Are urges to eat unhealthy food purely down to greed? We ask experts...
It is the question that has foxed dieters and scientists alike: Why do we crave sugary snacks or fat-laden junk foods and not more healthy options such as, say, an apple?
Some claim to have 'a sweet tooth', or 'a salt tooth'. And many believe cravings are the body's way of telling them what they need. But how true is that really?
THE EVOLUTION OF CRAVING
Experts believe that cravings occur for a variety of reasons. They attribute them to evolution, psychological factors such as stress and unhappiness, and – sometimes – a genuine need for certain foods.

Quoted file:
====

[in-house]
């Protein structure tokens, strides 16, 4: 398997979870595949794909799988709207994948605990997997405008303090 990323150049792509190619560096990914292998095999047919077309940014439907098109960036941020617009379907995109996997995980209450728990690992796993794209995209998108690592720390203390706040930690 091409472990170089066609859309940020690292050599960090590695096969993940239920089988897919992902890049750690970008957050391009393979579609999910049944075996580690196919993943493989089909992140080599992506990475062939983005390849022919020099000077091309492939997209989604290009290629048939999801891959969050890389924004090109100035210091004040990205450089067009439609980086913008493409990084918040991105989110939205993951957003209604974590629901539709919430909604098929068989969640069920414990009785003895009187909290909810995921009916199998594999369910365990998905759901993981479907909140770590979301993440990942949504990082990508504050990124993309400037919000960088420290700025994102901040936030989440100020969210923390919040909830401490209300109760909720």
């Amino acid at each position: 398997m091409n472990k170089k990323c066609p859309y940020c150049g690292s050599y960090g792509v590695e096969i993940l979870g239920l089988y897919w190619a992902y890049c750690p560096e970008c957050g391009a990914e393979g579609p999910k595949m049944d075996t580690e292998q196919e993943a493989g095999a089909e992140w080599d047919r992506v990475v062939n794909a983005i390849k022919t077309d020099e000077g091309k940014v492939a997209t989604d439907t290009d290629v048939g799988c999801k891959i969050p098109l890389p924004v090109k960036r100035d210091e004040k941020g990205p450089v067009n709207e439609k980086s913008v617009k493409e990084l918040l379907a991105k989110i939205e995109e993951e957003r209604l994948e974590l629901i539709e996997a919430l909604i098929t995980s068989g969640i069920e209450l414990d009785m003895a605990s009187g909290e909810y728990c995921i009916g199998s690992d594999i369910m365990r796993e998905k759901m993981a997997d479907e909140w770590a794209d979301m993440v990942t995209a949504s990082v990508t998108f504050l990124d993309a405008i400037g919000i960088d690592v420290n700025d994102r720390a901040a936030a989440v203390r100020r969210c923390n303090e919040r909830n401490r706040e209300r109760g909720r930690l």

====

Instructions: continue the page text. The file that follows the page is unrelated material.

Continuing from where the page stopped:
'It's crucial to remember that a food craving is not simply hunger,' says Professor Andrew Hill, Head of the Academic Unit of Psychiatry and Behavioural Sciences at Leeds University.